Raising the Bar
An Interview with California Chief Justice Tani Cantil-Sakauye
PHOTO BY DIANE BALDWIN
California Chief Justice Tani Cantil-Sakauye, middle, mingles with guests before her discussion at the RAND headquarters in Santa Monica, California, on April 17, 2012.
Sworn in on January 3, 2011, as California’s 28th chief justice, Tani Cantil-Sakauye is the first Asian-Filipina American and second woman to serve in that role. In a wide-ranging interview at the RAND Corporation, she discussed the importance of collaborative courts, her efforts to help the judiciary deal with the state’s budget crisis, and other areas of focus. Below are some of her responses to questions from Lindsey Kozberg, RAND’s vice president for external affairs.
At its highest, in 2008, the budget for the California courts was $4 billion. The budget for next year is proposed to be about $3.3 billion. That’s a cut of about $653 million over four years. How do you go about securing funding, and are there champions who help you out?
We went to the Department of Finance this summer and said, “We have a plan for going forward, and here it is: We’ve contacted the attorneys who’ve supported us in a fully funded judiciary, and we’ve asked them if they could do their part with some kind of increase in fees or fines. Then we went to the trial courts and said we need you to somehow operationalize an additional $100 million of cuts. We will also look in our dwindling pockets of reserves for another $50 million. And then we went to the governor’s office and said we need a $100 million restoration. Together, with the attorneys’ help in fees and fines, with the court’s operationalizing $100 million, with us finding another $50 million, and with a $100 million restoration, we have a $300 million restoration plan. We think we can survive on $300 million more to our branch, even if you cut us $653 million.”
So we are actively working to seek restoration from the general fund of $100 million that we think will help us function. The attorney groups, the bar associations, and even business groups have been our great supporters. The attorneys know that they are unable to represent their clients if the judicial branch is not fully functioning.
Before becoming chief justice, you presided over a collaborative court in Sacramento dedicated solely to domestic violence issues. Can you talk about that experience?
In Sacramento, the district attorney knew that domestic violence was a huge problem in the community that was going under the radar. Although people were skeptical that a collaborative court was needed or could sustain itself, we created it and ended up running a jammed courtroom with over 200 cases per day from eight in the morning to six in the evening. It got to the point where I knew families. I knew what the situation was. I knew of the children. I felt for the first time, as a judge, really tied into the community. We found that if the core family was being tended to, the collateral problems—juvenile delinquency and minor crime—also dissipated in that family.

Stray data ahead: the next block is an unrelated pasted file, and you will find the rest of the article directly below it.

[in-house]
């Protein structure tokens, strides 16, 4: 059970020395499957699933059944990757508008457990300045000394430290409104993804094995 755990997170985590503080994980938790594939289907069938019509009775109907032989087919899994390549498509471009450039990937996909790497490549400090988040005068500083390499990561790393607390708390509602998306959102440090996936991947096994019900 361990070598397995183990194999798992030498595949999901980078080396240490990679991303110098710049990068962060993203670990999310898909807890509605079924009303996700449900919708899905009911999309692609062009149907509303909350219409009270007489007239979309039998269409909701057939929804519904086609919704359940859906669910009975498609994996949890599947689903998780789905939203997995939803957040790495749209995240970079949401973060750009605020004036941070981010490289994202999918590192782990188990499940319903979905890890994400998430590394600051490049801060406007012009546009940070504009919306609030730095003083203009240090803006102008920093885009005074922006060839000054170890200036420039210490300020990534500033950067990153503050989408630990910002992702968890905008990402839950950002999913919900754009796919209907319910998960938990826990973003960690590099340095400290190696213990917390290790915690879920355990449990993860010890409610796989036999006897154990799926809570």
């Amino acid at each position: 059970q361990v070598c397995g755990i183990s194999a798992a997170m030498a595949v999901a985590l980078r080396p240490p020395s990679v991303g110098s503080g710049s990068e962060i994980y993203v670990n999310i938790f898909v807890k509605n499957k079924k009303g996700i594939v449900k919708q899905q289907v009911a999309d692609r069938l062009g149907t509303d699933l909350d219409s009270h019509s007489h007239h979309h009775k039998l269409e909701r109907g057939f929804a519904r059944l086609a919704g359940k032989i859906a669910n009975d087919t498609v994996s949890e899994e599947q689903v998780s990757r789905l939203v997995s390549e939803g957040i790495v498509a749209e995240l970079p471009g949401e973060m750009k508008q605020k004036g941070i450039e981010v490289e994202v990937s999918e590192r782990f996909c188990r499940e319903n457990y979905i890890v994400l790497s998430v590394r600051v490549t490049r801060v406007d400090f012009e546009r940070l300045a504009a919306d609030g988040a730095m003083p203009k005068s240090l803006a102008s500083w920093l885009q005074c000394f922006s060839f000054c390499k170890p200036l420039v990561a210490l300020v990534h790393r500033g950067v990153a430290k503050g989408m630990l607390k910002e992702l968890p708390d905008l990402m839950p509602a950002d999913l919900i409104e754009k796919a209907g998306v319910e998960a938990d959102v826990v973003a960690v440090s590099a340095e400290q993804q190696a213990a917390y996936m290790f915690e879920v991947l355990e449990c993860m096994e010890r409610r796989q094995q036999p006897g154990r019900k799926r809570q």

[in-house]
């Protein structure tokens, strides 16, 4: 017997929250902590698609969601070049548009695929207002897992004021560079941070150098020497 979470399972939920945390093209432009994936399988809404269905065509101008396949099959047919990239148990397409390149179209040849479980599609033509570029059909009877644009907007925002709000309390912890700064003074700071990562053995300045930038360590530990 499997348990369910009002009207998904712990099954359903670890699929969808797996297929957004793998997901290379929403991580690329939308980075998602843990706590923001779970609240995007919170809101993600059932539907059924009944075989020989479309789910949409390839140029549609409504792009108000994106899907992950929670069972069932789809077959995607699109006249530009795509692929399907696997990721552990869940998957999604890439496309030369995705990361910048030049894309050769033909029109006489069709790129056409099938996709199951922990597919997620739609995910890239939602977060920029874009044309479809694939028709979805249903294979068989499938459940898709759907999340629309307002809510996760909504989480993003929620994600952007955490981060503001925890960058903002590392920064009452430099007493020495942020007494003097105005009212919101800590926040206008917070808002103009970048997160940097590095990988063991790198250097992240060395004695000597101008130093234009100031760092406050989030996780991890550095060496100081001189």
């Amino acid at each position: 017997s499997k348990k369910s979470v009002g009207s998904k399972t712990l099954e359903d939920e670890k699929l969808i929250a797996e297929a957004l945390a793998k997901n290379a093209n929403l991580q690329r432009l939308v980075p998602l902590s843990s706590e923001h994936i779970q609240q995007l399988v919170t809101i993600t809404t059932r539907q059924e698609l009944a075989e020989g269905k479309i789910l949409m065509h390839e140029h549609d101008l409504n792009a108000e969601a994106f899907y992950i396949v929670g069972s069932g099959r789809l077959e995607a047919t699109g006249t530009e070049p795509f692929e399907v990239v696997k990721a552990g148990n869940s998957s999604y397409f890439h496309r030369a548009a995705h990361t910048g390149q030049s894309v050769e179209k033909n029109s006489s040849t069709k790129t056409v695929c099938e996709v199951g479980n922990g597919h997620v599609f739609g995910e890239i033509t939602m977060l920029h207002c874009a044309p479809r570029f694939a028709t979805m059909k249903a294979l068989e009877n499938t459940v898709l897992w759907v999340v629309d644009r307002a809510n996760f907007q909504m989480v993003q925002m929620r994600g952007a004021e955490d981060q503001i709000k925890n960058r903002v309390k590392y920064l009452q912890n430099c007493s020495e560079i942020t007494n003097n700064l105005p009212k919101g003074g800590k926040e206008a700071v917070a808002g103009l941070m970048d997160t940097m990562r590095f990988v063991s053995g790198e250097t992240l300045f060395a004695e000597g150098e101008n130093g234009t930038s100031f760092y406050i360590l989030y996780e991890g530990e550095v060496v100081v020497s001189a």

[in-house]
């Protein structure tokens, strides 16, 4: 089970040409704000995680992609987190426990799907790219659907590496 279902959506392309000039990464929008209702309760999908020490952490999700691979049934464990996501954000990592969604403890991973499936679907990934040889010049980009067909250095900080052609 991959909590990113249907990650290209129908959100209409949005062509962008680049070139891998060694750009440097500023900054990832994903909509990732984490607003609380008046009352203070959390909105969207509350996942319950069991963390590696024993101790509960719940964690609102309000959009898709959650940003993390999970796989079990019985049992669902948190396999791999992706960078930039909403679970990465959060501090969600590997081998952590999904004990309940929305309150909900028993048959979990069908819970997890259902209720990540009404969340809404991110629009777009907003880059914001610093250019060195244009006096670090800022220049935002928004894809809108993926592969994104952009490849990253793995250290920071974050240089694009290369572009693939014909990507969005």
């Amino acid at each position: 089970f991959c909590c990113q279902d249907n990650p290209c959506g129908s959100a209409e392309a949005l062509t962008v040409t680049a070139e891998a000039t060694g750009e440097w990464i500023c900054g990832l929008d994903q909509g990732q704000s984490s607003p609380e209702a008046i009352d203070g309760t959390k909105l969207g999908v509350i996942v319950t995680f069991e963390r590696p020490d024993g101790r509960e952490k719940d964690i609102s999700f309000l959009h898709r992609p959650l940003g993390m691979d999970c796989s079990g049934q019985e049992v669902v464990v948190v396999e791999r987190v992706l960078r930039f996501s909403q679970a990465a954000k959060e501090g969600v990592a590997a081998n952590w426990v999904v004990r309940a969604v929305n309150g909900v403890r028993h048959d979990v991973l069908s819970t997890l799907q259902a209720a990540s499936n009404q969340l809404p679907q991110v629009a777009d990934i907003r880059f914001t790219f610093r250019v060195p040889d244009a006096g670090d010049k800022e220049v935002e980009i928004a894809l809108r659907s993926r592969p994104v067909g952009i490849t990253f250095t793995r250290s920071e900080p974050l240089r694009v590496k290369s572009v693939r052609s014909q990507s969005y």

being tended to, the collateral problems —
juvenile delinquency and minor crime —
also dissipated in that family.”
— California Chief Justice Tani Cantil-Sakauye
So tell us about your work on suspensions and expulsions in schools.
My first direction to the state Judicial Council has been to establish partnerships with schools to provide a “restorative justice bridge” to ensure that kids who have been suspended or expelled are put back in school and do not have their school lives disrupted by being put into the juvenile justice system or sent to juvenile hall. The other aspect of this has to do with civics education. We have a lot of middle and high school students who don’t understand the separation of powers in government between the executive, legislative, and judicial branches. Studies show that more students can name the Three Stooges than the three branches of government and that students can name all the judges on “American Idol” but not one judge on the U.S. Supreme Court. As a society, we depend on our children to become the next group of leaders. We need them to understand that if we pass legislation to improve education, housing, health care, or business, the promise of that legislation is illusory if there is no way to enforce the law. In 2013, we hope to roll out an education initiative to get civics education back into middle and high schools, maybe not as a core class in the curriculum, but by integrating it into other core classes, such as social studies, English, and math.
Editor's Note: After the chief justice’s April appearance at RAND, the California legislature passed and the governor signed a state budget that imposed an additional $544 million in cuts on the judicial branch for the 2012–2013 fiscal year—on top of the $653 million from the prior years. Trial courts will have to absorb a $285 million cut, primarily through use of reserve funds, even though many of these funds are already committed to covering previous cuts or for needed court improvement projects. Another $240 million will be taken from the court construction fund, freezing up to 31 courthouse projects for a year or more. The Judicial Council and Administrative Office of the Courts were cut by $15 million, with another $4 million to be cut from statewide administrative entities, the Supreme Court, and courts of appeal.